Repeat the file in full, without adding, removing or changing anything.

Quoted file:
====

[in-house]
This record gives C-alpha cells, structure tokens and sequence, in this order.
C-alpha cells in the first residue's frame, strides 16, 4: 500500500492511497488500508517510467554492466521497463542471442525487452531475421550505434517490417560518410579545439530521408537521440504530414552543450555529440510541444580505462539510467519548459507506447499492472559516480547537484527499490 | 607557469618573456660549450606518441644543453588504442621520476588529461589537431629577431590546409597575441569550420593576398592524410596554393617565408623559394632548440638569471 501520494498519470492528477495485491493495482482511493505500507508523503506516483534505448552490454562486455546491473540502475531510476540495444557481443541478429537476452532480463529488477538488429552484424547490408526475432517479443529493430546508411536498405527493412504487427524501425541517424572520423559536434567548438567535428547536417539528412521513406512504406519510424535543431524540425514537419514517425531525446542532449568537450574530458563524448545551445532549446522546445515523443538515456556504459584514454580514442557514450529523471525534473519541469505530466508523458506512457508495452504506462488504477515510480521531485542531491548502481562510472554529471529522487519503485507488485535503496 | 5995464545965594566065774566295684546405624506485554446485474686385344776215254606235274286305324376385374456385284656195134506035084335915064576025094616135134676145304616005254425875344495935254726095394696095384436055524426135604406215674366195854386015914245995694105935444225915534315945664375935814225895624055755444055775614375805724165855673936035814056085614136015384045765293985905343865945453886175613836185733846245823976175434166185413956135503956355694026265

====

[in-house]
This record gives C-alpha cells, structure tokens and sequence, in this order.
C-alpha cells in the first residue's frame, strides 16, 4: 500500500492511497488500508517510467554492466521497463542471442525487452531475421550505434517490417560518410579545439530521408537521440504530414552543450555529440510541444580505462539510467519548459507506447499492472559516480547537484527499490 | 607557469618573456660549450606518441644543453588504442621520476588529461589537431629577431590546409597575441569550420593576398592524410596554393617565408623559394632548440638569471 501520494498519470492528477495485491493495482482511493505500507508523503506516483534505448552490454562486455546491473540502475531510476540495444557481443541478429537476452532480463529488477538488429552484424547490408526475432517479443529493430546508411536498405527493412504487427524501425541517424572520423559536434567548438567535428547536417539528412521513406512504406519510424535543431524540425514537419514517425531525446542532449568537450574530458563524448545551445532549446522546445515523443538515456556504459584514454580514442557514450529523471525534473519541469505530466508523458506512457508495452504506462488504477515510480521531485542531491548502481562510472554529471529522487519503485507488485535503496 | 5995464545965594566065774566295684546405624506485554446485474686385344776215254606235274286305324376385374456385284656195134506035084335915064576025094616135134676145304616005254425875344495935254726095394696095384436055524426135604406215674366195854386015914245995694105935444225915534315945664375935814225895624055755444055775614375805724165855673936035814056085614136015384045765293985905343865945453886175613836185733846245823976175434166185413956135503956355694026265